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Introducing the HoverIntent jQuery Plug-in


In this first part of a series, I introduce you to using the “hoverIntent” jQuery plug-in for creating delayed rollovers in a truly painless fashion. If you’re familiar with the basics of jQuery, then getting the plug-in up and running even without checking its official documentation is a breeze.

Author Info:
By: Alejandro Gervasio
Rating: 5 stars5 stars5 stars5 stars5 stars / 8
May 26, 2010
TABLE OF CONTENTS:
  1. · Introducing the HoverIntent jQuery Plug-in
  2. · Building a traditional rollover with jQuery
  3. · Introducing the hoverIntent jQuery plug-in
  4. · Including the JavaScript in a web page

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Introducing the HoverIntent jQuery Plug-in
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Frankly speaking, rollovers are one of those effects that have been used literally for years on HTML pages since the good old days when the web was an arid terrain comprised primarily of text-based documents, quite different from the flashing and eye-catching creature that all we see today. Being created from the very beginning with JavaScript and Java applets (remember those mid-90s nostalgic times?), rollovers have gone through a steady process of evolution. Nowadays it’s possible to implement them by using several technologies and languages, including client-side scripting, CSS and the always-controversial Flash.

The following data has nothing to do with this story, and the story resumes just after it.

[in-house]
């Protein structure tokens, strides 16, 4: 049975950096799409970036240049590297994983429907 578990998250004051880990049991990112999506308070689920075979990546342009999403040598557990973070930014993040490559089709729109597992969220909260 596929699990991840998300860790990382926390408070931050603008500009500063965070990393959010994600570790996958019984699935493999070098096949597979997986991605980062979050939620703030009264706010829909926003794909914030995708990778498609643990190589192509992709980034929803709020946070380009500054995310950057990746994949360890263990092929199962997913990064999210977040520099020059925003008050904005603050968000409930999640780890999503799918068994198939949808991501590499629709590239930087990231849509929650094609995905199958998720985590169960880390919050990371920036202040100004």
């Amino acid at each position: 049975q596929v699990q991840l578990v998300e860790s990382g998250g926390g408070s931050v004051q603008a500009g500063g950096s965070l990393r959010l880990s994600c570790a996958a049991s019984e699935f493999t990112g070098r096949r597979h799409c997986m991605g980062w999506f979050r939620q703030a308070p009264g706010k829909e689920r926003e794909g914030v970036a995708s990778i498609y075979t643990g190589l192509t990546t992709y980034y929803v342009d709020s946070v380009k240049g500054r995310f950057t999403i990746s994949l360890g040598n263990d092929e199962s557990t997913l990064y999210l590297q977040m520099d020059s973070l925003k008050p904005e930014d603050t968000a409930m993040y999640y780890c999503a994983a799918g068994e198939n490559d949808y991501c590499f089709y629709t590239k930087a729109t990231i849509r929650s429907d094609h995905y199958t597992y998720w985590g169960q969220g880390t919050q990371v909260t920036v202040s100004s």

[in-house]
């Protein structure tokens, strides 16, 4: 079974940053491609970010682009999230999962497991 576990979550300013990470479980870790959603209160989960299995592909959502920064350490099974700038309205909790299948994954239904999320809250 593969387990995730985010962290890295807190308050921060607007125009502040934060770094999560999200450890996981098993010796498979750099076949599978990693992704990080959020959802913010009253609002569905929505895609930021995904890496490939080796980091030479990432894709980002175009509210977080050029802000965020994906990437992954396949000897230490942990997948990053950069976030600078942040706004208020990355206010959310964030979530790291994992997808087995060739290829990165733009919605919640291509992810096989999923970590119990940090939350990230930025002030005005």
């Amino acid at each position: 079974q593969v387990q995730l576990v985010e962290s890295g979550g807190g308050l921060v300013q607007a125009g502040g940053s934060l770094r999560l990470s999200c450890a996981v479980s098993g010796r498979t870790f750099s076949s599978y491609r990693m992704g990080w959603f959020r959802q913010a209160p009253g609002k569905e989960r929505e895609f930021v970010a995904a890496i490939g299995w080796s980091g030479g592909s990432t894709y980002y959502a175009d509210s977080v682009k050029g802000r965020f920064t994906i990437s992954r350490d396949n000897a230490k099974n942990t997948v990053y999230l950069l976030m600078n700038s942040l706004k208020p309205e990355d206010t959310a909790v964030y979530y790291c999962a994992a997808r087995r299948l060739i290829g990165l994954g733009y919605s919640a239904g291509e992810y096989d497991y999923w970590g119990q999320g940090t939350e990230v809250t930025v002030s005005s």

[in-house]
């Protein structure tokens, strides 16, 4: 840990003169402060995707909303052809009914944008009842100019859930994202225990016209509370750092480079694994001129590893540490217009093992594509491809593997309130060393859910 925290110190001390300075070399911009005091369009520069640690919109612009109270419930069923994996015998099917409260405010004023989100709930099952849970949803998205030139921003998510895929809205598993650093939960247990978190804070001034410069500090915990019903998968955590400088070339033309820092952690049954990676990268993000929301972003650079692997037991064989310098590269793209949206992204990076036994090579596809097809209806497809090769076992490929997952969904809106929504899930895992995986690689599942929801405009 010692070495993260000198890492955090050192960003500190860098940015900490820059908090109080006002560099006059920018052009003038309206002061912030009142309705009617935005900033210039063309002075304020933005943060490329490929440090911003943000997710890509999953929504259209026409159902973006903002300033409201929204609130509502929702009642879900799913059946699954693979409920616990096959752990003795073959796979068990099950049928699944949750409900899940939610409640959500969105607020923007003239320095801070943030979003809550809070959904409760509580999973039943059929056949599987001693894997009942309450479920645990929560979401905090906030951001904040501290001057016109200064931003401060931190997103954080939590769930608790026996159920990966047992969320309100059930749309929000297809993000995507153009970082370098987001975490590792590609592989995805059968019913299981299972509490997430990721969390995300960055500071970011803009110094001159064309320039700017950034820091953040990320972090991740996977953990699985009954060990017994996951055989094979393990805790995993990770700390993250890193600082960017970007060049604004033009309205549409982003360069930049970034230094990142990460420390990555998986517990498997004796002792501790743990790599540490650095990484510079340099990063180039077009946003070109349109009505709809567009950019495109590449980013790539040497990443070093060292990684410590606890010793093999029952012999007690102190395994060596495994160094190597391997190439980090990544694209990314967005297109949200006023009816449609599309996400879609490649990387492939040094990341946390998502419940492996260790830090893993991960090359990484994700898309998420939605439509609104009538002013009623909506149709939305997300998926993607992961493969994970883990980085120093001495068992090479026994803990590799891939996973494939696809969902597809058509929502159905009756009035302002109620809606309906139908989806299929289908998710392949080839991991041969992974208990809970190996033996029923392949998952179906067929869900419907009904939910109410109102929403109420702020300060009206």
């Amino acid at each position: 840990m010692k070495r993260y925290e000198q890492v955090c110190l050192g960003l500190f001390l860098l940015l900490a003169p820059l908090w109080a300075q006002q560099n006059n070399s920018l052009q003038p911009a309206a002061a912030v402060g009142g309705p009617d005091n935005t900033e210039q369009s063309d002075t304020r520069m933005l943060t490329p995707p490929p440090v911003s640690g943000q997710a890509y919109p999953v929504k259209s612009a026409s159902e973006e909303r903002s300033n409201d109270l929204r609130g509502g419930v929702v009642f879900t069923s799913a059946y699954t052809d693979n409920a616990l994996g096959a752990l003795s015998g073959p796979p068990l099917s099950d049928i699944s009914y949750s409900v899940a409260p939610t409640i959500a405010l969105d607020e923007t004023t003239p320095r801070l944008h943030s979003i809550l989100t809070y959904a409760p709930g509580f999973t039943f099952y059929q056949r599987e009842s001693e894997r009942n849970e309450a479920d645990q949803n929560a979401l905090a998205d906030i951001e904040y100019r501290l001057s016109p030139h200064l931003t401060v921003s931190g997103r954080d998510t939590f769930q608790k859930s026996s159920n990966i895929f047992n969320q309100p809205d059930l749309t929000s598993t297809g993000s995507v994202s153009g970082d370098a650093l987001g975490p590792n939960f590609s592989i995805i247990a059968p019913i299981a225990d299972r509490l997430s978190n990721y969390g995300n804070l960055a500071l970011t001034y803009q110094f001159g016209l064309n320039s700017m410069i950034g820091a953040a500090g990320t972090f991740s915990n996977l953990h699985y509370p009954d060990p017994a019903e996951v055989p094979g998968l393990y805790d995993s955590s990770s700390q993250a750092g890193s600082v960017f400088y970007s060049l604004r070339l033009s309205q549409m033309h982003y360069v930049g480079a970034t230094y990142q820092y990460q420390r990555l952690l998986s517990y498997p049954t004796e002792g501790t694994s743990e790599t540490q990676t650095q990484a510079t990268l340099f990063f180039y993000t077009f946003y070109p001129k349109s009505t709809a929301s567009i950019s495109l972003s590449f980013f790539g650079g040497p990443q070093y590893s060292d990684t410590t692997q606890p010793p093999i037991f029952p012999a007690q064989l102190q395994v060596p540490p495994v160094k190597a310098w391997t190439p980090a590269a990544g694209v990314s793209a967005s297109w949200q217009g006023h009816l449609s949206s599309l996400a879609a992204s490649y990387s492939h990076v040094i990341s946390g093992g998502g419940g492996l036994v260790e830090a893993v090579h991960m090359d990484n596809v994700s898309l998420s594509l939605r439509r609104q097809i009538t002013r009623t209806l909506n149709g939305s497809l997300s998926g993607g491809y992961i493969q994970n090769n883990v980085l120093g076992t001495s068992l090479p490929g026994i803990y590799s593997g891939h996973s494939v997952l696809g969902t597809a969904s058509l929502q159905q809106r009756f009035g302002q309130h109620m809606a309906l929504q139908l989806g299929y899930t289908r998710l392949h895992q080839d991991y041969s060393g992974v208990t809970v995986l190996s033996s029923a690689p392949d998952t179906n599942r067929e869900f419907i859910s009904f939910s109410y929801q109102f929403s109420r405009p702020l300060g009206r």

As one might expect, however, with rollovers having such a long life, they’ve been overused and misused; you can see that today when surfing many modern websites. The sad part of this story is that this quirky trend has indirectly affected (although with a pretty negative impact) the way that certain interfacing elements are designed to work, including typical navigational bars.

But why am I saying this? Well, let me elaborate on this concept a bit further with a simple example. Suppose for a moment that you’ve proudly built for your website an engaging mega menu which will display a set of additional items when the mouse is placed over each of its sections. If the menu bases its functionality on CSS “hover” pseudo classes, the items will become immediately visible when a visitor hovers on them.

This isn’t always the desired behavior. Even though in most cases users will move the mouse across your menu following a common pattern, this doesn’t mean that they intend to visit a specific section. Obviously, the result of this process will be a bunch of menu sections expanding and shrinking alternately without a specific purpose. Are you experiencing the same “déjà vu” sensation that I have right now? I bet you are.

Of course, building a drop-down menu that behaves like this isn’t an evil thing at all, as long as it remains accessible in all cases. It’s possible, however, to improve the menu’s functionality by adding to it the ability to wait until the mouse is placed on a section for a while to display the corresponding items, thus introducing a short delay on its hover state. In reality, there are a few ways to accomplish this via plain JavaScript timers, but by far the easiest one is through a handy jQuery plug-in developed by Brian Cherne, called “hoverIntent.”

True to form, “hoverIntent” makes building “delayed” and more usable rollovers a breeze, which visitors to your website will surely appreciate. Therefore, in the lines to come I’m going to take a close look at this useful jQuery add-on, so you can learn how to play with its default settings and tweak them to fit your needs.

Let's get started. 


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